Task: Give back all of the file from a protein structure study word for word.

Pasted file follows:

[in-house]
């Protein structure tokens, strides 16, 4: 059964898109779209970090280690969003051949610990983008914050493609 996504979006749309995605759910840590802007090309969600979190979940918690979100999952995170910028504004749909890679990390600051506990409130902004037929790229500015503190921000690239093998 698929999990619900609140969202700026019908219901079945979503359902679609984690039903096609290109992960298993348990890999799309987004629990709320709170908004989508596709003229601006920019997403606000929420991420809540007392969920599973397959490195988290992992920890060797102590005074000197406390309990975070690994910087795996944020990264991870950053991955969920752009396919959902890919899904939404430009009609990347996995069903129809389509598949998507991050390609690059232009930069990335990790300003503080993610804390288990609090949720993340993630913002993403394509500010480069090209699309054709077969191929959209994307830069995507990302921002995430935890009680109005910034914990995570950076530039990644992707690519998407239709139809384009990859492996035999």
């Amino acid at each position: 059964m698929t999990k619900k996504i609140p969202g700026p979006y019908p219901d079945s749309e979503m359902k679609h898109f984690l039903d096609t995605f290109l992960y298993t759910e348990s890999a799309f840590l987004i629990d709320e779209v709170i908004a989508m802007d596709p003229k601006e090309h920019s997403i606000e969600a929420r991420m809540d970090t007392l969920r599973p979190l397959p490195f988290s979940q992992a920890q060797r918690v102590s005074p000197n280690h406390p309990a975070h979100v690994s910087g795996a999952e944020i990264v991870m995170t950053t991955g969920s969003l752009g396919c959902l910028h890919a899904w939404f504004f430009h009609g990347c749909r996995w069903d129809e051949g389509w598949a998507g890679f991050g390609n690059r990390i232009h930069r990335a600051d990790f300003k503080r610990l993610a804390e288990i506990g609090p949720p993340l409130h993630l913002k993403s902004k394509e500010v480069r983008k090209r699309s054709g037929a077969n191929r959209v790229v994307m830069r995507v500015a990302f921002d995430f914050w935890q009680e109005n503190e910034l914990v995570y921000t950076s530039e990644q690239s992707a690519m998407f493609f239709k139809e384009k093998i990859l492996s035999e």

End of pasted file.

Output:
[in-house]
């Protein structure tokens, strides 16, 4: 059964898109779209970090280690969003051949610990983008914050493609 996504979006749309995605759910840590802007090309969600979190979940918690979100999952995170910028504004749909890679990390600051506990409130902004037929790229500015503190921000690239093998 698929999990619900609140969202700026019908219901079945979503359902679609984690039903096609290109992960298993348990890999799309987004629990709320709170908004989508596709003229601006920019997403606000929420991420809540007392969920599973397959490195988290992992920890060797102590005074000197406390309990975070690994910087795996944020990264991870950053991955969920752009396919959902890919899904939404430009009609990347996995069903129809389509598949998507991050390609690059232009930069990335990790300003503080993610804390288990609090949720993340993630913002993403394509500010480069090209699309054709077969191929959209994307830069995507990302921002995430935890009680109005910034914990995570950076530039990644992707690519998407239709139809384009990859492996035999």
């Amino acid at each position: 059964m698929t999990k619900k996504i609140p969202g700026p979006y019908p219901d079945s749309e979503m359902k679609h898109f984690l039903d096609t995605f290109l992960y298993t759910e348990s890999a799309f840590l987004i629990d709320e779209v709170i908004a989508m802007d596709p003229k601006e090309h920019s997403i606000e969600a929420r991420m809540d970090t007392l969920r599973p979190l397959p490195f988290s979940q992992a920890q060797r918690v102590s005074p000197n280690h406390p309990a975070h979100v690994s910087g795996a999952e944020i990264v991870m995170t950053t991955g969920s969003l752009g396919c959902l910028h890919a899904w939404f504004f430009h009609g990347c749909r996995w069903d129809e051949g389509w598949a998507g890679f991050g390609n690059r990390i232009h930069r990335a600051d990790f300003k503080r610990l993610a804390e288990i506990g609090p949720p993340l409130h993630l913002k993403s902004k394509e500010v480069r983008k090209r699309s054709g037929a077969n191929r959209v790229v994307m830069r995507v500015a990302f921002d995430f914050w935890q009680e109005n503190e910034l914990v995570y921000t950076s530039e990644q690239s992707a690519m998407f493609f239709k139809e384009k093998i990859l492996s035999e």